Funding

This research was funded by the Ministry of Research, Technology, and Higher Education of the Republic of Indonesia, under Penelitian Disertasi Doktor (PDD) grant No. NKB-1837/UN2.R3.1/HKP.05.00/2019.

Conflicts of Interest

The authors declare no conflict of interest.

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Figure 1. Schematic diagram of dual-drive Mach–Zehnder modulator (DD-MZM).
Figure 1. Schematic diagram of dual-drive Mach–Zehnder modulator (DD-MZM).
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Figure 2. The spectrum of a modulated optical signal. (a) DD-MZM as an optical double-sideband (ODSB) modulator and (b) OSSB modulator.
Figure 2. The spectrum of a modulated optical signal. (a) DD-MZM as an optical double-sideband (ODSB) modulator and (b) OSSB modulator.
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Figure 3. Radio-over-fiber (RoF) link with DD-MZM as electro-optic (E/O) converter.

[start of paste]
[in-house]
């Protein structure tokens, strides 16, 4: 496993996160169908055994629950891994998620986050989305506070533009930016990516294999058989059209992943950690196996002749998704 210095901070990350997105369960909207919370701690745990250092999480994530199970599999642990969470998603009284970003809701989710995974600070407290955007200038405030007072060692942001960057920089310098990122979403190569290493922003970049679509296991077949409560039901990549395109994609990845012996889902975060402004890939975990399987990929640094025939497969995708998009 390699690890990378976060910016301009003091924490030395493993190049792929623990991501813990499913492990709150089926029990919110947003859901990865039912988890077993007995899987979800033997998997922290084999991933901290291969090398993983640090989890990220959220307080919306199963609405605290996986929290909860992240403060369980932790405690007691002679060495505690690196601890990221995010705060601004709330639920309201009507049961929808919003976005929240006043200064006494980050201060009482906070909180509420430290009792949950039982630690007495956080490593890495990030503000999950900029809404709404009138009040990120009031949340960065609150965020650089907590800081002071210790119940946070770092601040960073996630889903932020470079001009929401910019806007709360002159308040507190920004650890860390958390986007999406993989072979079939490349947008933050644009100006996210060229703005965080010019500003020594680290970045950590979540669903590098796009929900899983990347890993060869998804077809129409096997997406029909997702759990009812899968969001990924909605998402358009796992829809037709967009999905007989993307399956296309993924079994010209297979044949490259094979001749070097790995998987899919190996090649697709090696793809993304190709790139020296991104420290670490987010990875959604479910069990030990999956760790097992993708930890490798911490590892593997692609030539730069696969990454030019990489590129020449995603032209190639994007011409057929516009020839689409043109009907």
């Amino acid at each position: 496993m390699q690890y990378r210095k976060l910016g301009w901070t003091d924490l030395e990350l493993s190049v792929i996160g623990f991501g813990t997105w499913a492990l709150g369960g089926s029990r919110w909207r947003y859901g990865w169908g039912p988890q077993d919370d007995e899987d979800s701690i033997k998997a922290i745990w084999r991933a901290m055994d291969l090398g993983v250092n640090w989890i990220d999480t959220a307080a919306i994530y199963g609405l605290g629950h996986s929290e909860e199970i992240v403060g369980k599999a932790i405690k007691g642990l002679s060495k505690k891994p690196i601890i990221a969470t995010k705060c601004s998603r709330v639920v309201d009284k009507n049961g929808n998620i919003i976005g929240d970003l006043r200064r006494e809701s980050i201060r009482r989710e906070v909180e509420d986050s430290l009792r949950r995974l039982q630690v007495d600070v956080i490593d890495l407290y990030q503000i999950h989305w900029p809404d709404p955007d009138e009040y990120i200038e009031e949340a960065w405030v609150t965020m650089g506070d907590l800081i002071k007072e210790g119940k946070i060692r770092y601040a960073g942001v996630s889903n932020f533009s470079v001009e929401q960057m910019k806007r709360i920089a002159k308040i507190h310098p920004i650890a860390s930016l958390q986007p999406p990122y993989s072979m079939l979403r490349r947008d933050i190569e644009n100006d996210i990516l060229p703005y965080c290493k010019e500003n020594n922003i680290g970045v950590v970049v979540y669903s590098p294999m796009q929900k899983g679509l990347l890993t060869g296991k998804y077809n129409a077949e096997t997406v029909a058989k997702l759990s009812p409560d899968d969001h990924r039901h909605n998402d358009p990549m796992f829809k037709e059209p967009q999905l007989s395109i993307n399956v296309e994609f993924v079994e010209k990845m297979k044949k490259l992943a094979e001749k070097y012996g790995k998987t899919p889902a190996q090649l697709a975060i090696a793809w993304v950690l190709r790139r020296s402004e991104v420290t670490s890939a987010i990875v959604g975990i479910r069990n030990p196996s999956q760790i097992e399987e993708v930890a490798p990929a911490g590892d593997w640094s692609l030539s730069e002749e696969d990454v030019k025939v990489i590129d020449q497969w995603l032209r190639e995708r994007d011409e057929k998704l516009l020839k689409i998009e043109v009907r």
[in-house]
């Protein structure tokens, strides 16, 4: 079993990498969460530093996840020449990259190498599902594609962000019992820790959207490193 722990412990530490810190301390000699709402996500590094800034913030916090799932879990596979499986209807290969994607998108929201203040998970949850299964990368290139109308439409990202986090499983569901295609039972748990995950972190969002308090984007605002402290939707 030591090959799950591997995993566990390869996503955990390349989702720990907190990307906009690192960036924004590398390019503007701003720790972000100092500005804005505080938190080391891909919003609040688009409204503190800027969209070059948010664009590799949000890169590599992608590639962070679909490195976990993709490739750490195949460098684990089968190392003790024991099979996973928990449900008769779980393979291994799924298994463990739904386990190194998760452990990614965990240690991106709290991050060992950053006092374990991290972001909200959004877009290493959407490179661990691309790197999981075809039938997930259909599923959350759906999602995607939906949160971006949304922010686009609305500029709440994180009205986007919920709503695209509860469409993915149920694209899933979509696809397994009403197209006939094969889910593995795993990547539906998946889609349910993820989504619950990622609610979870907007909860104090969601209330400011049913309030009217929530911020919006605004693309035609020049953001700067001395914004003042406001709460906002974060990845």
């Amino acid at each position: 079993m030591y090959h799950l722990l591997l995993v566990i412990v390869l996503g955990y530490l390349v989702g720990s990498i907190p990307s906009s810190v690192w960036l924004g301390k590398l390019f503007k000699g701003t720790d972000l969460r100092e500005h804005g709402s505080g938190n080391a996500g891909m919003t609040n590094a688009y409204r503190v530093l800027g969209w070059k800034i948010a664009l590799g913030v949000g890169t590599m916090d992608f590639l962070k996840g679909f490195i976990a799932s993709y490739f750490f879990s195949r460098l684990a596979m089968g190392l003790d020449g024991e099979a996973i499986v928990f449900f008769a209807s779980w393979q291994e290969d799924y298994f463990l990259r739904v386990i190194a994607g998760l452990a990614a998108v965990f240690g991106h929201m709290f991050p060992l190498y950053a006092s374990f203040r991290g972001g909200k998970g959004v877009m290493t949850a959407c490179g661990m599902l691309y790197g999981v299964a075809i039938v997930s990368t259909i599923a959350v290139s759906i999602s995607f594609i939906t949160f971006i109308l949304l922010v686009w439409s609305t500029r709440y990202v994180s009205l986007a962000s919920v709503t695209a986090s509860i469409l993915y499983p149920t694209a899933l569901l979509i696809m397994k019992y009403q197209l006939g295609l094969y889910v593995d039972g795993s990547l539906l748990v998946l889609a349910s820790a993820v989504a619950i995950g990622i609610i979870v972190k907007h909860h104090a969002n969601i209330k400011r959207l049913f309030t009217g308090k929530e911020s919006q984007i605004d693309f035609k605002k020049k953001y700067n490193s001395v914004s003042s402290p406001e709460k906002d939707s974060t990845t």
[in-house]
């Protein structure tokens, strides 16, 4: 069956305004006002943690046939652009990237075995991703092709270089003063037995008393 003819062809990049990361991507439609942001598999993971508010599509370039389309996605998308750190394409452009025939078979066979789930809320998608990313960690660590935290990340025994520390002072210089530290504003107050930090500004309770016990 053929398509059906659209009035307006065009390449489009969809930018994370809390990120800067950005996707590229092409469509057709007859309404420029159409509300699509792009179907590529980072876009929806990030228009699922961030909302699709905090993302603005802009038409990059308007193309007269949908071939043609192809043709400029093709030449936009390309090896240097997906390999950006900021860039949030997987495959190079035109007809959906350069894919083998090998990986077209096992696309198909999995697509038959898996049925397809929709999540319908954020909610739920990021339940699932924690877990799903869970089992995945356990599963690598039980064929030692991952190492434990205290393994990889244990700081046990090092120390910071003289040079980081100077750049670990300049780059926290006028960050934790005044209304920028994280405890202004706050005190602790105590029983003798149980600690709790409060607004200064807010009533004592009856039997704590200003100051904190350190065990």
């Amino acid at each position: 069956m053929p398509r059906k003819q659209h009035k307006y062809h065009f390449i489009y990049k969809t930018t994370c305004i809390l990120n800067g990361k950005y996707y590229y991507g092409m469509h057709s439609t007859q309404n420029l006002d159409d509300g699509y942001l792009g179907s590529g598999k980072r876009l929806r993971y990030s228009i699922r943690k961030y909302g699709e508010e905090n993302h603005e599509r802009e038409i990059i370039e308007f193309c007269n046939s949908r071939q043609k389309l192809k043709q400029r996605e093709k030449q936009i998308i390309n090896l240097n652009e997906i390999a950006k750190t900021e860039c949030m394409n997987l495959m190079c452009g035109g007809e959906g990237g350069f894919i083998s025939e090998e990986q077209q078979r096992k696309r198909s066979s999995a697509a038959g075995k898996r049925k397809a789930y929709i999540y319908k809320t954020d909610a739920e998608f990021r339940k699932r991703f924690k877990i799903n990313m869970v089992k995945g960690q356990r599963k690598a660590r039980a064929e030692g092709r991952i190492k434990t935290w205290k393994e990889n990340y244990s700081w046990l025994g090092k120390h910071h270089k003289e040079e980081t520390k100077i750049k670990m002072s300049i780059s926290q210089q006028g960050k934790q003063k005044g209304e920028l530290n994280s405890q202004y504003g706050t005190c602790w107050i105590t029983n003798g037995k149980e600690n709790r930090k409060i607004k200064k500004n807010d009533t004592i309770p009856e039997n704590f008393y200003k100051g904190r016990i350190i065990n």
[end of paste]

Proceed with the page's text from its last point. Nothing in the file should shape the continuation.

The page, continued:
Figure 3. Radio-over-fiber (RoF) link with DD-MZM as electro-optic (E/O) converter.
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Figure 4. Carrier-to-noise (C/N) penalty on the RoF link with ODSB modulation (a) m ≤ 1 (b) m > 1.
Figure 4. Carrier-to-noise (C/N) penalty on the RoF link with ODSB modulation (a) m ≤ 1 (b) m > 1.
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Figure 5. The (C/N) penalty on the RoF link with ODSB modulation (a) variation fm, (b) variation λc.
Figure 5. The (C/N) penalty on the RoF link with ODSB modulation (a) variation fm, (b) variation λc.
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Figure 6. (C/N) penalty on the RoF link with OSSB modulation, (a) m ≤ 1, (b) m > 1, (c) variation fm and (d) variation λc.
Figure 6. (C/N) penalty on the RoF link with OSSB modulation, (a) m ≤ 1, (b) m > 1, (c) variation fm and (d) variation λc.
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Figure 7. (C/N) deviation factor as a function of θ.
Figure 7. (C/N) deviation factor as a function of θ.
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Figure 8. (C/N) deviation factor (a) 360° ≤ θ ≤ 720° (b) at fm = 40 GHz.